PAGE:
Casey Knight celebrated his 40th birthday with a meat cake. Yes, the birthday cake for my brother-in-law was literally made out of at least three different meats. “It was a castle, made from meatloaf, which was a blend of ground beef and sausage, and the ‘drawbridge’ was made from hot dogs,” recalls his then girlfriend and now wife, Kadi Knight.
This was the birthday that preceded a diagnosis of stage-IV pancreatic cancer.
According to the American Cancer Society, the five-year survival rate for people with stage-IV pancreatic cancer is just one percent. That means only an estimated one out of 100 people with this cancer will still be alive five years after diagnosis.
Casey Knight from Omaha, Nebraska, is among that one percent. In fact, a pancreatic cancer specialist at Johns Hopkins said Casey is statistically closer to 0.0001 percent (one in 10,000).
But five-and-a-half years after diagnosis, he has no signs of cancer. He has welcomed his third child into the world, and he lives a happy, healthy life surrounded by family and friends.
The big question is: how did he do it?
The original treatment plan involved Casey having surgery to remove part of the pancreas. That plan fell apart the day after his surgery when doctors discovered the cancer had spread to lymph nodes in his armpit and chest.
Things weren’t looking good. If the surgery didn’t work, Casey was told, he could expect to live another six months. “I was scared, freaked out, but positive that there was still hope and that I could beat those odds,” he says.
Casey went through about a year of chemotherapy, as well as stereotactic radio surgery, which is only available for patients with cancer that has spread to two additional sites. For the latter treatment, he had to lie perfectly still in a body cast five days in a row to receive this intense form of radiation.
At the same time, he opened his mind to anything that could potentially help him feel better and improve his overall health. He worked with a herbalist to help ease side effects, tried acupuncture for back pain, and drastically changed his diet.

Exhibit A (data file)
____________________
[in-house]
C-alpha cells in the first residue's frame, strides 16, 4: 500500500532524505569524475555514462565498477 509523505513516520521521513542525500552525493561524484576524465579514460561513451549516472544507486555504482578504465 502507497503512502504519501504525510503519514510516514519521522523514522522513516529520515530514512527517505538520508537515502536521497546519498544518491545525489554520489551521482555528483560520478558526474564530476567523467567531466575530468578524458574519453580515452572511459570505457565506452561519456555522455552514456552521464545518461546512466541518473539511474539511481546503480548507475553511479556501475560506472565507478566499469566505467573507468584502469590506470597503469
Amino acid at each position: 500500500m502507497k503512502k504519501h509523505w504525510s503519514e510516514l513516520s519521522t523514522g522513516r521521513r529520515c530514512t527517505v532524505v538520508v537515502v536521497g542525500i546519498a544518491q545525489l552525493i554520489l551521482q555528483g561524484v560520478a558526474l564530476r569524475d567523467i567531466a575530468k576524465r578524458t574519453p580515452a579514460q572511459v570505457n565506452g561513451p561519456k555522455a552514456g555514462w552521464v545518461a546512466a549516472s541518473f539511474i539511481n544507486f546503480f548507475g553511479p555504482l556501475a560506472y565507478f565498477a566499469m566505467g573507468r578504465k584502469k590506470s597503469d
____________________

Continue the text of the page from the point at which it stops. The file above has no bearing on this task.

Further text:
“I ate mostly meat and cheese. I would say that about 90 percent of my diet consisted of meat. I rarely ate fruits or vegetables.”
The man who celebrated his birthday with a meat cake, decided to give up meat.
Before his diagnosis, says Casey, “I ate mostly meat and cheese. I would say that about 90 percent of my diet consisted of meat. I rarely ate fruits or vegetables.”
Kadi says Casey would start the day with coffee and cigarettes. “Breakfast would be a half pack of bacon and maybe a couple of hard-boiled eggs,” she explains. “Lunch would be whatever ‘Monster Meat Sandwich’ the cook at the restaurant where he works would have made for him. Dinner would be a combination of a few Jaeger and sugar-free Red Bulls and whatever meat and cheese delights the cooks would prepare. If he wasn’t working, he would enjoy a giant rib eye topped with blue cheese and a baked potato slathered with butter and sour cream. Plus, he smoked at least a pack of cigarettes a day.”
Besides quitting smoking cold turkey, Casey went cold turkey in other ways. With help and support from family and friends, he shifted to a mainly plant-based diet. In fact, he says, about 85 to 90 percent of his diet is now plant based. He still starts the day with coffee, but the rest of the day’s diet bears no resemblance.
For breakfast, says Kadi, he’ll now typically “have a couple organic farm fresh eggs, multi-grain toast topped with a little organic butter or virgin coconut oil, and some fresh homemade vegetable juice. Lunch is typically a big salad with homemade dressing, or a wrap made with whatever fresh veggies we have on hand. Dinner is whatever I decide to make [see recipes below] or have left over. If he is working, the chef now knows that he prefers healthier vegetable dishes, so she tries to make those for him to try.”